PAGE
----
Replicating Anomalies is arguably a “must-read” for anyone who thinks about factor investing and is looking to improve their understanding of the space.

Lu Zhang, and his colleagues, Kewei Hou and Chen Xue, spent nearly 3 years carefully compiling and replicating 447 “anomalies” identified in the academic literature…

That’s a lot of programming and late nights burning the midnight oil on the CRSP/Compustat databases!

If you haven’t dug into the paper, I highly recommend it (there is a “how to read the paper” section in our previous post) Lu and his colleagues.(1)

The paper is not without criticism. For example, some academics I’ve spoken to believe that Prof. Zhang and his colleagues went overboard in highlighting that there is a “replication crisis” in finance. Their basic argument is that the, “Replicating Anomalies,” paper simply highlights that anomalies are concentrated in micro-cap and small-caps, a finding that was already well established (see Fama and French 2008). These critics suggest that the title should be, “Anomalies are Concentrated in Small-Caps,” or “Anomalies don’t work as well in non-small-caps.”

So perhaps there really isn’t a “replication crisis,” but rather, a need to analyze anomalies across different universes to ensure the results are robust. Simply publishing an anomaly that is centered on equal-weight portfolios that are heavily influenced by micro-caps won’t cut it.

To be clear, we also have plenty of disagreements with Lu Zhang when it comes to asset pricing. We believe behavioral bias can influence asset prices; Lu Zhang does not. We believe the value and momentum factors are partially explained by fundamental risk, but partially explained via systematic mispricing; Lu Zhang does not. We believe in limited arbitrage, slow-moving capital, and the ability for long-duration capital to exploit mispricing; Lu Zhang does not.

Bottom line? The “replication crisis” theme in the paper has rubbed some academic researchers the wrong way.

(2) And we think Lu is a little too “efficient markets” for our tastes. But that’s why Lu Zhang is such an important intellectual and why we seriously consider his ideas: He challenges our beliefs, makes us rethink our current processes, and helps us improve our understanding of finance. And he’s not only challenging our financial market beliefs…he’s challenging the Gods of academic finance with his ideas — to include just about every famous finance academic you’ve heard of (e.g., Fama, French, and Thaler).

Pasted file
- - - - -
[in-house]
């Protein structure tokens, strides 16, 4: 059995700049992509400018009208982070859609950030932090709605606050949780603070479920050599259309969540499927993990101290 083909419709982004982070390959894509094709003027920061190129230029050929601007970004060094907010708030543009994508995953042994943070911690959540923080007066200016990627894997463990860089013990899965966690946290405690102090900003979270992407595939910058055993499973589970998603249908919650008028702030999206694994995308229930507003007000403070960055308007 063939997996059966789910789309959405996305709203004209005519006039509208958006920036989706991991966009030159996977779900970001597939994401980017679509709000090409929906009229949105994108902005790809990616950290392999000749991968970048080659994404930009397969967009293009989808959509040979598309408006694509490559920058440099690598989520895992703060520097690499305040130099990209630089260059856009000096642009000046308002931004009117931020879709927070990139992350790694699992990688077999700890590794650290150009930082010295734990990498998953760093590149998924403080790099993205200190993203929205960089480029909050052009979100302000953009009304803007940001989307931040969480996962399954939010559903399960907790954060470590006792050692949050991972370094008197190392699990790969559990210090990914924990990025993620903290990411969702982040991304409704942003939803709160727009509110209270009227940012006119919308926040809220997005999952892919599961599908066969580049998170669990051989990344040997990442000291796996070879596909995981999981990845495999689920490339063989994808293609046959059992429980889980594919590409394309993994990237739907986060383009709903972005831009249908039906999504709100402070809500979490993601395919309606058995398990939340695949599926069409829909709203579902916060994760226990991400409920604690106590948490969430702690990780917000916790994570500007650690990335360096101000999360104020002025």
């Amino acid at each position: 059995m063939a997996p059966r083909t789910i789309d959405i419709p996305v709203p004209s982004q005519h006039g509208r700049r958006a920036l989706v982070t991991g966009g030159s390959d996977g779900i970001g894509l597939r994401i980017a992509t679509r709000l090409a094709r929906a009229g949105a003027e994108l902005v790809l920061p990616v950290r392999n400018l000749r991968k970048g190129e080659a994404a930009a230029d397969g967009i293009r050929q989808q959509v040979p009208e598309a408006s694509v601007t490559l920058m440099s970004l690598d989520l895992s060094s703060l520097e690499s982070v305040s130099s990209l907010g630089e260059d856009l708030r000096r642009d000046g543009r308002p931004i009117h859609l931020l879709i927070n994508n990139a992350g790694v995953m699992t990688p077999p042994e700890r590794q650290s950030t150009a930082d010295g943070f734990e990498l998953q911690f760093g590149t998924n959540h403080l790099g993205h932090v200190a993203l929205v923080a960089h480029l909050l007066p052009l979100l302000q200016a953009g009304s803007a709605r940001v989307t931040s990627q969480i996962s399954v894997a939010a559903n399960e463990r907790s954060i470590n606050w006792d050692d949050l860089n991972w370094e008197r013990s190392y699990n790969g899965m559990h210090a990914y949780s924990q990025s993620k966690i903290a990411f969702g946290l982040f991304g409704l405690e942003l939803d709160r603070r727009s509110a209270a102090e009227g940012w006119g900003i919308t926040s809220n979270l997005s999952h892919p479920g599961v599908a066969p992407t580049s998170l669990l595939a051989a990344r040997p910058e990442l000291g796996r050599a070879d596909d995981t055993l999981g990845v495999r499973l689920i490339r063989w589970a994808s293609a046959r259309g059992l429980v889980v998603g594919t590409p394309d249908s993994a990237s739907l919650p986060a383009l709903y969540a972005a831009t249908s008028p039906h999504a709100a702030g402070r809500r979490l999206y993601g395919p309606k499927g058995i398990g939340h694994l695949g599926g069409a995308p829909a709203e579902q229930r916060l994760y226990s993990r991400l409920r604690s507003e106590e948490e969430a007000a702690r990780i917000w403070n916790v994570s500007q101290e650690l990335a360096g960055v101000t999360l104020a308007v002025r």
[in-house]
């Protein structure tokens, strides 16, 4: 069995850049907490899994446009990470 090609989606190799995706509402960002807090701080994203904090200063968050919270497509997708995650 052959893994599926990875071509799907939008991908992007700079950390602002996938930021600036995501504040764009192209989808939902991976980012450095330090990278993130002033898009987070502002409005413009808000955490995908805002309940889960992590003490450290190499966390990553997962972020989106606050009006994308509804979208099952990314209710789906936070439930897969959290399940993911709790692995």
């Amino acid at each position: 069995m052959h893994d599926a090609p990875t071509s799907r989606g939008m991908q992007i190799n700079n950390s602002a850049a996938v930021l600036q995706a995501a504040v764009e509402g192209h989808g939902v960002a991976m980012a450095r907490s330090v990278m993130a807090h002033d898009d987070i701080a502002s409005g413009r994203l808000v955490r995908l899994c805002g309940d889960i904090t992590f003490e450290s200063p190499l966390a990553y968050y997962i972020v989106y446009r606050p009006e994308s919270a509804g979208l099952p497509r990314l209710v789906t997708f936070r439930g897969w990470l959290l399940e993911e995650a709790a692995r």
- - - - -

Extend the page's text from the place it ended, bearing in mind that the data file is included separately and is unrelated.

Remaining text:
With all those disclaimers upfront, let’s dive into our in-depth question and answer we had with Lu Zhang on everything “factor investing.”

Note: The conversation is fairly long, but you will hopefully learn a lot and possibly rethink your views on the factor investing world.

Factor Investing Conversation with Lu Zhang

Wes: Lu, first, just want to say thanks for taking the time to help our audience better understand your research. Also, on behalf of the “practitioner” community, I’d like to thank you and your colleagues for doing all this research so we can gain a better understanding of the markets.

Lu: Our pleasure, Wes. As professional academic researchers, our job is to conduct research that improves our understanding of how the world works.

Wes: So Lu, I’ve divided up the questions into 3 broad sections. Section 1 is related to questions directly associated with your Replicating Anomalies paper; Section 2 relates to critiques on your work; and Section 3 is my attempt to squeeze out practical insights related to your work so our readers can walk away with something actionable that can possibly improve their investment results in the future.

Lu: Sounds good.

Section 1: Follow-Ups on Your Replicating Anomalies Paper

Identifying factors and hunting anomalies is a fairly recent activity — Compustat’s first clean 10-K starts in 1962 and CRSP goes back to 1925 (see FF 1992 comments). The data are on US firms, a country that has experienced an incredibly unique run relative to human history.

What is the chance that we are all engaged in data-mining?

Data-mining is ubiquitous, alas. But better statistics and better economic theory can help. After an anomaly is published, replication by others is the key to establishing its reliability or credibility. Replication should be done with robust procedures and, if possible, on global data. In particular, we go through multiple rounds of internal replication before circulating a new working paper.